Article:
# Vitali theorem

Vitali's covering theorem. If a system of closed sets $\mathcal F$ is a Vitali covering (see below) of a set $A\subset\mathbb R^n$, it is possible to extract from $\mathcal F$ an at most countable sequence of pairwise disjoint sets $\{F_i\}$, $i=1,2,\dots$, such that $$m_e\left[A\setminus\bigcup_{i=1}^{\infty}F_i\right]=0,$$ where $m_e$ is the outer Lebesgue measure in $\mathbb R^n$.

A Vitali covering of a set $A\subset\mathbb R^n$ is a system $\mathcal E$ of subsets of $\mathbb R^n$ such that for any $x\in A$ there exists a sequence $\{E_n\}$ from $\mathcal E$ satisfying the following conditions: $$x\in\bigcap_{n=1}^{\infty}E_n;$$ $$\delta_n = \delta(E_n) \to 0\quad \text{ if } n\to\infty,$$ where $\delta(E_n)$ is the diameter of $E_n$; and $$\inf_n\left[\sup\frac{m_e(E_n)}{m(I)}\right]=\alpha>0,$$ where the supremum is taken over all $I$ (cubes with faces parallel to the coordinate planes and containing $E_n$), this supremum is said to be the regularity parameter of $E_n$.

The theorem was demonstrated by G. Vitali [1] for the case when $\mathcal F$ consists of cubes with faces parallel to the coordinate planes. Vitali's theorem is valid as stated if $\mathcal F$ is a Vitali covering of the set $A$ and not for a covering in the ordinary sense. This condition must always be satisfied, even if $\mathcal F$ is a system of segments and if to each $x\in A$ there corresponds a sequence $\{F_n\}$ from $\mathcal F$ with centres at $x$ and with diameters tending to zero.

## Contents

#### References

 [1] G. Vitali, "Sui gruppi di punti e sulle funzioni di variabili reali" Atti Accad. Sci. Torino , 43 (1908) pp. 75–92 Zbl 39.0101.05 [2] S. Saks, "Theory of the integral" , Hafner (1952) (Translated from French) MR0167578 Zbl 1196.28001 Zbl 0017.30004 Zbl 63.0183.05

For $n =1$, Vitali's covering theorem is a main ingredient in the proof of the Lebesgue theorem that a monotone function has a finite derivative almost everywhere [a2].

There is another theorem that goes by the name Vitali convergence theorem. Let $(X,\ {\mathcal A} ,\ \mu )$ be a measure space, $1 \leq p < \infty$, $(f _{n} ) _{n=1} ^ \infty$ a sequence in $L _{p} (X)$, and $f$ an ${\mathcal A}$- measurable function which is finite $\mu$- almost-everywhere and such that $f _{n} \rightarrow f$ $\mu$- almost-everywhere. Then $f \in L _{p} (X)$ and $\| f - f _{n} \| _{p} \rightarrow 0$ if and only if: 1) for each $\epsilon > 0$ there is a set $A _ \epsilon \in {\mathcal A}$ such that $\mu (A _ \epsilon ) < \infty$ and $\int _{ X \setminus A _ \epsilon} | f _{n} | ^{p} \ d \mu < \epsilon$ for all $n \in \mathbf N$; and 2) $\lim\limits _{ {\mu (E) \rightarrow 0}} \ \int _{E} | f _{n} | ^{p} \ d \mu = 0$ uniformly in $n$. See [a2].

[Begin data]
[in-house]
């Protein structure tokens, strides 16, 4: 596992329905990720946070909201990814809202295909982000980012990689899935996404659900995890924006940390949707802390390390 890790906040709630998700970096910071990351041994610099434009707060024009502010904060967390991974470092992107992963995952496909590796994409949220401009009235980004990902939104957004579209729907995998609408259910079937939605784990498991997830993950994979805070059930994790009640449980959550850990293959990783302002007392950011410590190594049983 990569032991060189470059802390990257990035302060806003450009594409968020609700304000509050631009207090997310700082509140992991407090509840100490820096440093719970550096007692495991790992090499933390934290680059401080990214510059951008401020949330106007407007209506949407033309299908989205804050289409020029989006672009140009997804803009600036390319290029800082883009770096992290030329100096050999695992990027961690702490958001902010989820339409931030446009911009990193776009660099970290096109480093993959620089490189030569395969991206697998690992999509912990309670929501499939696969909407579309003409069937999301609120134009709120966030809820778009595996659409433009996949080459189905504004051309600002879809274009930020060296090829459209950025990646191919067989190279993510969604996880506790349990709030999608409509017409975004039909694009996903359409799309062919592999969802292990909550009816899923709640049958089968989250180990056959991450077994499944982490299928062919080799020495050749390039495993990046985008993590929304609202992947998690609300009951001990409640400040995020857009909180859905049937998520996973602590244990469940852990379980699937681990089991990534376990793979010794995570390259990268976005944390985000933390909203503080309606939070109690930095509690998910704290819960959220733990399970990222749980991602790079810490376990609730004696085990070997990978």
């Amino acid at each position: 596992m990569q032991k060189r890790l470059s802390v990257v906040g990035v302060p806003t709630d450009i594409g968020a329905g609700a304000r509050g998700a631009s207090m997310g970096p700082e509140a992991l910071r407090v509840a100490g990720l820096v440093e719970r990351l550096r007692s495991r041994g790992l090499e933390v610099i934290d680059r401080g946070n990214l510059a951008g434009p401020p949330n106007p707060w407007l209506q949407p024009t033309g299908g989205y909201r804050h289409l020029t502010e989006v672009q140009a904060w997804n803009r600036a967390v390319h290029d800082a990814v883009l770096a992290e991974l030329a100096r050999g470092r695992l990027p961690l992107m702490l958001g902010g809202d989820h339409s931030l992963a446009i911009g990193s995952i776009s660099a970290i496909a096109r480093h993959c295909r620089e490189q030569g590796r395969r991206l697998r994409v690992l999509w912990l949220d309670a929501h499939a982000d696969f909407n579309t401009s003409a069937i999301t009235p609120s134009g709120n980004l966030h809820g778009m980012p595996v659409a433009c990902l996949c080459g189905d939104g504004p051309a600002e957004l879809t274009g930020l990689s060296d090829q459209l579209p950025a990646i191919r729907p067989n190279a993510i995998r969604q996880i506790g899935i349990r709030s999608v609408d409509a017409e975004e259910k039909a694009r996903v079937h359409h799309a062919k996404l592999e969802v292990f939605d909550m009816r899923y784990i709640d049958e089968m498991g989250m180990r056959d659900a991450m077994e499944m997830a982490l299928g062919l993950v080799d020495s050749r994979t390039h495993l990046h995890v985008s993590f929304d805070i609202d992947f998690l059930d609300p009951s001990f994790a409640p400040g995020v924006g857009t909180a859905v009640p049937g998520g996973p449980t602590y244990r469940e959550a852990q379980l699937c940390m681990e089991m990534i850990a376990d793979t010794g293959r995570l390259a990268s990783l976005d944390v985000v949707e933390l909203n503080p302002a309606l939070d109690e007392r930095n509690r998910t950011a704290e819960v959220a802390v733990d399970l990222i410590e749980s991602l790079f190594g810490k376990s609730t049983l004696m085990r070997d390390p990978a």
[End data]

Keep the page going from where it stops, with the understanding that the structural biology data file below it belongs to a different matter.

At least two other useful theorems bear Vitali's name. The Vitali theorem generalizing the Lebesgue's dominated convergence theorem for what is called an equi-integrable or uniformly integrable family of functions. There is also the Vitali–Hahn–Saks theorem, which asserts that a pointwise limit of a sequence of ( $\sigma$- additive) measures on a $\sigma$- field is still a ( $\sigma$- additive) measure.

#### References

 [a1] H.L. Royden, "Real analysis", Macmillan (1968) pp. Chapt. 5 [a2] E. Hewitt, K.R. Stromberg, "Real and abstract analysis" , Springer (1965) MR0188387 Zbl 0137.03202 [a3] N. Dunford, J.T. Schwartz, "Linear operators. General theory" , 1 , Interscience (1958) MR0117523 [a4] H. Federer, "Geometric measure theory" , Springer (1969) pp. 60; 62; 71; 108 MR0257325 Zbl 0176.00801

Vitali's theorem on the uniform convergence of a sequence of holomorphic functions. Let a sequence $\{ f _{n} (z) \}$ of holomorphic functions on a domain $D$ of the complex $z$- plane be uniformly bounded (cf. Uniform boundedness) and converge on a set $E$ with a limit point in $D$; the sequence $\{ f _{n} (z) \}$ will then converge uniformly inside $D$ towards a holomorphic function, i.e. will converge uniformly on every compact set $K \subset D$. The theorem was obtained by G. Vitali .

The compactness principle makes it possible to strengthen Vitali's theorem by replacing the condition of uniform boundedness on $D$ by the condition of uniform boundedness on every compact set $K \subset D$. There also exist Vitali theorems for normal families (cf. Normal family) of meromorphic functions, for families of quasi-analytic functions and for families of holomorphic functions of several complex variables; in the last case, however, additional limitations must be imposed on the set $E \subset D \subset \mathbf C ^{n}$, for example, $E$ must contain interior points in $\mathbf C ^{n}$[3], [4].

#### References

 [1a] G. Vitali, Rend. R. Istor. Lombardo (2) , 36 (1903) pp. 772–774 [1b] G. Vitali, Ann. Mat. Pura Appl. (3) , 10 (1904) pp. 73 [2] A.I. Markushevich, "Theory of functions of a complex variable" , 1 , Chelsea (1977) pp. Chapt.4 (Translated from Russian) MR0444912 Zbl 0357.30002 [3] P. Montel, "Leçons sur les familles normales de fonctions analytiques et leurs applications" , Gauthier-Villars (1927) Zbl 53.0303.02 [4] R.C. Gunning, H. Rossi, "Analytic functions of several complex variables" , Prentice-Hall (1965) MR0180696 Zbl 0141.08601

E.D. Solomentsev